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Twelve fires sparked in BC, two of which are described as being of note
Cool, wet weather is helping crews who are fighting a pair of wildfires in British Columbia.
Officials say a fire in the north Okanagan, near Lumby, charred as much as eight hectares of trees and brush yesterday, prompting the Regional District of North Okanagan to issue an evacuation alert for about 30 homes.
Overnight rain and snow helped crews control the flames, and David Sewell with the regional district says the risk has dropped enough that the evacuation alert was lifted this afternoon.
Fire information officer Amanda Reynolds says crews fighting a blaze southeast of Prince George have also received some help from the weather, with rain and snow significantly suppressing the fire last night.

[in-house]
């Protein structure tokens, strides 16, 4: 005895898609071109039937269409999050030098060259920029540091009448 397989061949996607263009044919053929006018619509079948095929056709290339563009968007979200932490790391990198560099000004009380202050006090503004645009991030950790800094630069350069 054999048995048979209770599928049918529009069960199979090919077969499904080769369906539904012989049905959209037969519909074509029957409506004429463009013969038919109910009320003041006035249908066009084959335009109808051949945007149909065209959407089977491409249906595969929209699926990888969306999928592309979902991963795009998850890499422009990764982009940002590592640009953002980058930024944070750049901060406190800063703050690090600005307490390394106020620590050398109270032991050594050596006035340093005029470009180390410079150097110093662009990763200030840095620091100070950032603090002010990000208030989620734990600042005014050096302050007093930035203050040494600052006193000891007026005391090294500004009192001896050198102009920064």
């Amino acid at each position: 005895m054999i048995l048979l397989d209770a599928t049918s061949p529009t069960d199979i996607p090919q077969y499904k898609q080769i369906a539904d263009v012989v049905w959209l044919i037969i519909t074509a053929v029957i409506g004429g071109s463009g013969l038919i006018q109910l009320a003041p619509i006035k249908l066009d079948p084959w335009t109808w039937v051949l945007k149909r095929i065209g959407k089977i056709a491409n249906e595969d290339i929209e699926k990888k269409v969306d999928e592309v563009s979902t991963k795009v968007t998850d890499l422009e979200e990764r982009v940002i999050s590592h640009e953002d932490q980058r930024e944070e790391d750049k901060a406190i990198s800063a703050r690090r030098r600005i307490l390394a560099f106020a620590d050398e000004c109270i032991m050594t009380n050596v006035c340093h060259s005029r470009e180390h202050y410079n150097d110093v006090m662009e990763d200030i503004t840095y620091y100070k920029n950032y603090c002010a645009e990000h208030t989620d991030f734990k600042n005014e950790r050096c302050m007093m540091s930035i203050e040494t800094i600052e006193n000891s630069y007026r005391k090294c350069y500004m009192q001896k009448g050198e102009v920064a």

Reynolds says the fire began about five kilometres east of Tete Jaune Cache yesterday afternoon and it’s believed to have scorched and estimated two square kilometres of brush.
Twenty-six firefighters are working to contain the flames and Reynolds says another 28 are expected to join them shortly.
Claire Allen is also with the BC Wildfire Service.
She says while any long stretch of hot and dry weather will mean a higher likelihood of fires, we will have to wait to know more about how this wildfire season will play out.
“Time will tell. We normally have a weather event throughout June that we refer to as the ‘June Rains’ and that brings sometimes significant precipitation. That’s usually a better indicator in the long-term sense of what the wildfire season will look like.”
Allen warns people who are heading out to the backcountry to be careful.
“Currently there are no campfire bans in place, but anyone who is going out into the backcountry does need to be aware that forest fields dry out faster than most individuals think.”